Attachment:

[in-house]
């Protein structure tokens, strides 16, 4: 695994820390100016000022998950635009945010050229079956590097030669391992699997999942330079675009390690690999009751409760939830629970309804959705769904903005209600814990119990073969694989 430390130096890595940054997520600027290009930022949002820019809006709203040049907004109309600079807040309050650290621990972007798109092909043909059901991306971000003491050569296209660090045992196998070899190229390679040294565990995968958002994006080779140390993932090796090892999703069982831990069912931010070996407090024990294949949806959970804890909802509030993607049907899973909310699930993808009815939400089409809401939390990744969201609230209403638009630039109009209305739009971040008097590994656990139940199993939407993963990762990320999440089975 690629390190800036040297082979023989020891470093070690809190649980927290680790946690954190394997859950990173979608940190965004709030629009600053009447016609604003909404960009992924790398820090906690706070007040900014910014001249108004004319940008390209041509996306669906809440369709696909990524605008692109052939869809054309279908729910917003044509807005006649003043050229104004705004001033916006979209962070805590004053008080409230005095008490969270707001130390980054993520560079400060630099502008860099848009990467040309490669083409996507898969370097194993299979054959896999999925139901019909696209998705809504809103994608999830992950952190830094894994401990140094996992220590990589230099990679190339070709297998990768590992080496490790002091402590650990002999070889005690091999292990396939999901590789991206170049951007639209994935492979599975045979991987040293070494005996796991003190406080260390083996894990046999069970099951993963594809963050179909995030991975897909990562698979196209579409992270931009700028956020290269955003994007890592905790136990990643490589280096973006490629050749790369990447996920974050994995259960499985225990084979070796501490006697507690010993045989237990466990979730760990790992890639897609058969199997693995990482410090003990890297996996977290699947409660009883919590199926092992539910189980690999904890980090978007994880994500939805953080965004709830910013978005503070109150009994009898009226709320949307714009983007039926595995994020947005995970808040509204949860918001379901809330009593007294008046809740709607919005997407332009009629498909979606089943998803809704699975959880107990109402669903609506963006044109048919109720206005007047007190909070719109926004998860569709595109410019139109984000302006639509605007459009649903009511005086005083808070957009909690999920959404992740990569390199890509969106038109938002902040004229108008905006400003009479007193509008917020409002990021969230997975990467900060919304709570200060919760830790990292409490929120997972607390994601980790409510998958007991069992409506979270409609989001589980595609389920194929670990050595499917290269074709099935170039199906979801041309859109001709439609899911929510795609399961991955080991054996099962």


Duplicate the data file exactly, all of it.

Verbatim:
[in-house]
């Protein structure tokens, strides 16, 4: 695994820390100016000022998950635009945010050229079956590097030669391992699997999942330079675009390690690999009751409760939830629970309804959705769904903005209600814990119990073969694989 430390130096890595940054997520600027290009930022949002820019809006709203040049907004109309600079807040309050650290621990972007798109092909043909059901991306971000003491050569296209660090045992196998070899190229390679040294565990995968958002994006080779140390993932090796090892999703069982831990069912931010070996407090024990294949949806959970804890909802509030993607049907899973909310699930993808009815939400089409809401939390990744969201609230209403638009630039109009209305739009971040008097590994656990139940199993939407993963990762990320999440089975 690629390190800036040297082979023989020891470093070690809190649980927290680790946690954190394997859950990173979608940190965004709030629009600053009447016609604003909404960009992924790398820090906690706070007040900014910014001249108004004319940008390209041509996306669906809440369709696909990524605008692109052939869809054309279908729910917003044509807005006649003043050229104004705004001033916006979209962070805590004053008080409230005095008490969270707001130390980054993520560079400060630099502008860099848009990467040309490669083409996507898969370097194993299979054959896999999925139901019909696209998705809504809103994608999830992950952190830094894994401990140094996992220590990589230099990679190339070709297998990768590992080496490790002091402590650990002999070889005690091999292990396939999901590789991206170049951007639209994935492979599975045979991987040293070494005996796991003190406080260390083996894990046999069970099951993963594809963050179909995030991975897909990562698979196209579409992270931009700028956020290269955003994007890592905790136990990643490589280096973006490629050749790369990447996920974050994995259960499985225990084979070796501490006697507690010993045989237990466990979730760990790992890639897609058969199997693995990482410090003990890297996996977290699947409660009883919590199926092992539910189980690999904890980090978007994880994500939805953080965004709830910013978005503070109150009994009898009226709320949307714009983007039926595995994020947005995970808040509204949860918001379901809330009593007294008046809740709607919005997407332009009629498909979606089943998803809704699975959880107990109402669903609506963006044109048919109720206005007047007190909070719109926004998860569709595109410019139109984000302006639509605007459009649903009511005086005083808070957009909690999920959404992740990569390199890509969106038109938002902040004229108008905006400003009479007193509008917020409002990021969230997975990467900060919304709570200060919760830790990292409490929120997972607390994601980790409510998958007991069992409506979270409609989001589980595609389920194929670990050595499917290269074709099935170039199906979801041309859109001709439609899911929510795609399961991955080991054996099962």